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Rubus chamaemorus

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Rubus chamaemorus is a rhizomatous herb native to cool temperate regions, alpine and arctic tundra and boreal forest,<ref name=thiem/> producing amber-colored edible fruit similar to the raspberry or blackberry. English common names include cloudberry,<ref name=BSBI07>Template:Cite web</ref> nordic berry, bakeapple (in Newfoundland and Labrador), knotberry and knoutberry (in England), aqpik or low-bush salmonberry (in Alaska – not to be confused with true salmonberry, Rubus spectabilis),<ref>University of Alaska @ Fairbanks, Cooperative Extension Service, Cloudberrries</ref> and averin or evron (in Scotland).

Description

Male flower

Unlike most Rubus species, the cloudberry is dioecious, and fruit production by a female plant requires pollination from a male plant.<ref name=thiem/>

The cloudberry grows to Template:Cvt high.<ref name=thiem/> The leaves alternate between having 5 and 7 soft, handlike lobes on straight, branchless stalks. After pollination, the white (sometimes reddish-tipped) flowers form raspberry-sized aggregate fruits which are more plentiful in wooded rather than sun-exposed habitats.<ref name=thiem/> Consisting of between 5 and 25 drupelets, each fruit is initially pale red, ripening into an amber color in early autumn.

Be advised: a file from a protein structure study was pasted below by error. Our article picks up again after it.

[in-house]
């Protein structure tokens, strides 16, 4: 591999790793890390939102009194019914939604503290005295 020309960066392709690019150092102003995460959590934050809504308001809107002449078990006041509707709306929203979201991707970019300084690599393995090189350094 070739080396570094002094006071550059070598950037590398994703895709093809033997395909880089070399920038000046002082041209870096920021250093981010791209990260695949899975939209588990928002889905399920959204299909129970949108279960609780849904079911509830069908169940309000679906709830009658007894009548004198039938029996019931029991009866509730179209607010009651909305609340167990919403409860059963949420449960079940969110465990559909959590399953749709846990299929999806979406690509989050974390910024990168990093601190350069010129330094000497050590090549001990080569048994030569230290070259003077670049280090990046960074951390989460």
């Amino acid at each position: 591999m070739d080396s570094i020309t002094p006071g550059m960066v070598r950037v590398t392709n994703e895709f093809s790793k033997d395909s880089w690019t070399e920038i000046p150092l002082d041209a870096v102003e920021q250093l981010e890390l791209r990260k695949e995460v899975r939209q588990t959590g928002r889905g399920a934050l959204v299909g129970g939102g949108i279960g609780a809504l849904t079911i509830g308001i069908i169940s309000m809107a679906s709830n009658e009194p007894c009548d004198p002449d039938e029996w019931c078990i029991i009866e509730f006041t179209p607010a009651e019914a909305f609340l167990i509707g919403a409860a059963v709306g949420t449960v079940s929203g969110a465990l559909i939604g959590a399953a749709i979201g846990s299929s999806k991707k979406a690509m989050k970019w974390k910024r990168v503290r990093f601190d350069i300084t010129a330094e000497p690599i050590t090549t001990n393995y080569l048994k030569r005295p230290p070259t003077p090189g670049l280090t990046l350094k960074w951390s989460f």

Distribution and ecology

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Cloudberries are a circumpolar boreal plant, occurring naturally throughout the Northern Hemisphere from 78°N, south to about 55°N, and are scattered south to 44°N mainly in mountainous areas and moorlands.<ref name=thiem/> In Europe, they grow in the Nordic countries, Baltic states and particularly in Poland.<ref name=thiem/> They occur across northern Russia east towards the Pacific Ocean as far south as Japan.<ref name=thiem/> Due to peatland drainage and peat exploitation, they are considered endangered<ref name=thiem/> and are under legal protection in Germany's Weser and Elbe valleys, and at isolated sites in the English Pennines and Scottish Highlands. A single, fragile site exists in the Sperrin Mountains of Northern Ireland.<ref>Template:Cite web</ref>

In North America, cloudberries grow wild across Greenland, most of northern Canada, Alaska, northern Minnesota, New Hampshire, Maine and New York.<ref name=thiem/><ref>Template:BONAP</ref>